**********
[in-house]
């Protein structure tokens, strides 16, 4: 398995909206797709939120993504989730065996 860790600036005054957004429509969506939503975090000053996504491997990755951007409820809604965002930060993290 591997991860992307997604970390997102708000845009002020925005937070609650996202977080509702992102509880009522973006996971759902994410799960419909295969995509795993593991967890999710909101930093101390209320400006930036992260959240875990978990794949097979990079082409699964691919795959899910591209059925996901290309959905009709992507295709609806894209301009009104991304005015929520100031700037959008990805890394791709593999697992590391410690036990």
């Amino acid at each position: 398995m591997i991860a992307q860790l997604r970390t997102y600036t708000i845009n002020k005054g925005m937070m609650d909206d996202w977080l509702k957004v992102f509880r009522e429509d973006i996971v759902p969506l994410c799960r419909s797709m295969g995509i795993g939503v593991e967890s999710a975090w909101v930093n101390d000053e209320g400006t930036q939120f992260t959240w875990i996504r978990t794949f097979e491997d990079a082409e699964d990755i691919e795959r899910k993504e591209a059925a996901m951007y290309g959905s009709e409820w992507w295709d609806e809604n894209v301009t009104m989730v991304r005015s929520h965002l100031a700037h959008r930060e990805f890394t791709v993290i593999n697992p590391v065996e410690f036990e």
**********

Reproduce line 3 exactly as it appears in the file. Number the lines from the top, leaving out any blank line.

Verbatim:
């Amino acid at each position: 398995m591997i991860a992307q860790l997604r970390t997102y600036t708000i845009n002020k005054g925005m937070m609650d909206d996202w977080l509702k957004v992102f509880r009522e429509d973006i996971v759902p969506l994410c799960r419909s797709m295969g995509i795993g939503v593991e967890s999710a975090w909101v930093n101390d000053e209320g400006t930036q939120f992260t959240w875990i996504r978990t794949f097979e491997d990079a082409e699964d990755i691919e795959r899910k993504e591209a059925a996901m951007y290309g959905s009709e409820w992507w295709d609806e809604n894209v301009t009104m989730v991304r005015s929520h965002l100031a700037h959008r930060e990805f890394t791709v993290i593999n697992p590391v065996e410690f036990e």